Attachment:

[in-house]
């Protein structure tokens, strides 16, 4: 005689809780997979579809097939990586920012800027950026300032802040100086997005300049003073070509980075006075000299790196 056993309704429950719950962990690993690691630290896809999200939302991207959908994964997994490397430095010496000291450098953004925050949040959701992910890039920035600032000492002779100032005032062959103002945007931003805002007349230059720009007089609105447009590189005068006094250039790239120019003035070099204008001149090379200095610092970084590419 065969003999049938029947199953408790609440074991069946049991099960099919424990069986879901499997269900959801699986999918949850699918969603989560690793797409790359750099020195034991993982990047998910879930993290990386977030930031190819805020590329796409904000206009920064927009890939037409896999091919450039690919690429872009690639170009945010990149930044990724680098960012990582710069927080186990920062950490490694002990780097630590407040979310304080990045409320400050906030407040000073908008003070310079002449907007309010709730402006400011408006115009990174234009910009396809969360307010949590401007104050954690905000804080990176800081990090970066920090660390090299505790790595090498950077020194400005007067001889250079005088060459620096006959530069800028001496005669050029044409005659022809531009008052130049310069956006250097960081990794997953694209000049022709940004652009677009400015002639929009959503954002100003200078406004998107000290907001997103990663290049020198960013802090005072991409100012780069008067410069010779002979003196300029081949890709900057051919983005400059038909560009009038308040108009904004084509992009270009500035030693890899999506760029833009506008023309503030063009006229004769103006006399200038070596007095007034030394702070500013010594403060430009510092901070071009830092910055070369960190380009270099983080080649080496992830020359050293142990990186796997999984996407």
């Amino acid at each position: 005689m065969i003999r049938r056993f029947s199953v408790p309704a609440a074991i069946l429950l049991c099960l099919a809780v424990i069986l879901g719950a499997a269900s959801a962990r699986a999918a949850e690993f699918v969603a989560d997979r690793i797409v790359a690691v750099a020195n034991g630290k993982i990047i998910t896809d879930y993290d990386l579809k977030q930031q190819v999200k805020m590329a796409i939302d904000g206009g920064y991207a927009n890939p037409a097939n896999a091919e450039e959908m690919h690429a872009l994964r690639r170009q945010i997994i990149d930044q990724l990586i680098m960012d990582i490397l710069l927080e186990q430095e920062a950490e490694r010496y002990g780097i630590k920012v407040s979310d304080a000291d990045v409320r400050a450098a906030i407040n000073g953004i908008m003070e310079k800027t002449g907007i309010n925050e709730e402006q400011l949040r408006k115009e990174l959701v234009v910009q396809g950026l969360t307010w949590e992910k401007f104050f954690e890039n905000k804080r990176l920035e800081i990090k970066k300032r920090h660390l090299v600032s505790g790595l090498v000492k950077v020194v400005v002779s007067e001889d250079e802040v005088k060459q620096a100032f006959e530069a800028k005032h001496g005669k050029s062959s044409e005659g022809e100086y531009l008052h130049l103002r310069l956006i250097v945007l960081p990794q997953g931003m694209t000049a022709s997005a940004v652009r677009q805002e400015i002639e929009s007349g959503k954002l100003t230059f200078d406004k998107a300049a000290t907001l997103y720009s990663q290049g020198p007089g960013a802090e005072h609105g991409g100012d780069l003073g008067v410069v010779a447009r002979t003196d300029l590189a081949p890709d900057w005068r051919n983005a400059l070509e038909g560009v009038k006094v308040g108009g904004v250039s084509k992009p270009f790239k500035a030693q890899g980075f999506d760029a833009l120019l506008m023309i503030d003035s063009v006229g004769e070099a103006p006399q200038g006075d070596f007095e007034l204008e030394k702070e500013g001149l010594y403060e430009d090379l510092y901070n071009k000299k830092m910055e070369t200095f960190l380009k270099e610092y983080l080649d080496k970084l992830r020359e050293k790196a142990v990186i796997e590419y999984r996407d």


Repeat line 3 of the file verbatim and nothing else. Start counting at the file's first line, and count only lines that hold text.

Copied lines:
């Amino acid at each position: 005689m065969i003999r049938r056993f029947s199953v408790p309704a609440a074991i069946l429950l049991c099960l099919a809780v424990i069986l879901g719950a499997a269900s959801a962990r699986a999918a949850e690993f699918v969603a989560d997979r690793i797409v790359a690691v750099a020195n034991g630290k993982i990047i998910t896809d879930y993290d990386l579809k977030q930031q190819v999200k805020m590329a796409i939302d904000g206009g920064y991207a927009n890939p037409a097939n896999a091919e450039e959908m690919h690429a872009l994964r690639r170009q945010i997994i990149d930044q990724l990586i680098m960012d990582i490397l710069l927080e186990q430095e920062a950490e490694r010496y002990g780097i630590k920012v407040s979310d304080a000291d990045v409320r400050a450098a906030i407040n000073g953004i908008m003070e310079k800027t002449g907007i309010n925050e709730e402006q400011l949040r408006k115009e990174l959701v234009v910009q396809g950026l969360t307010w949590e992910k401007f104050f954690e890039n905000k804080r990176l920035e800081i990090k970066k300032r920090h660390l090299v600032s505790g790595l090498v000492k950077v020194v400005v002779s007067e001889d250079e802040v005088k060459q620096a100032f006959e530069a800028k005032h001496g005669k050029s062959s044409e005659g022809e100086y531009l008052h130049l103002r310069l956006i250097v945007l960081p990794q997953g931003m694209t000049a022709s997005a940004v652009r677009q805002e400015i002639e929009s007349g959503k954002l100003t230059f200078d406004k998107a300049a000290t907001l997103y720009s990663q290049g020198p007089g960013a802090e005072h609105g991409g100012d780069l003073g008067v410069v010779a447009r002979t003196d300029l590189a081949p890709d900057w005068r051919n983005a400059l070509e038909g560009v009038k006094v308040g108009g904004v250039s084509k992009p270009f790239k500035a030693q890899g980075f999506d760029a833009l120019l506008m023309i503030d003035s063009v006229g004769e070099a103006p006399q200038g006075d070596f007095e007034l204008e030394k702070e500013g001149l010594y403060e430009d090379l510092y901070n071009k000299k830092m910055e070369t200095f960190l380009k270099e610092y983080l080649d080496k970084l992830r020359e050293k790196a142990v990186i796997e590419y999984r996407d």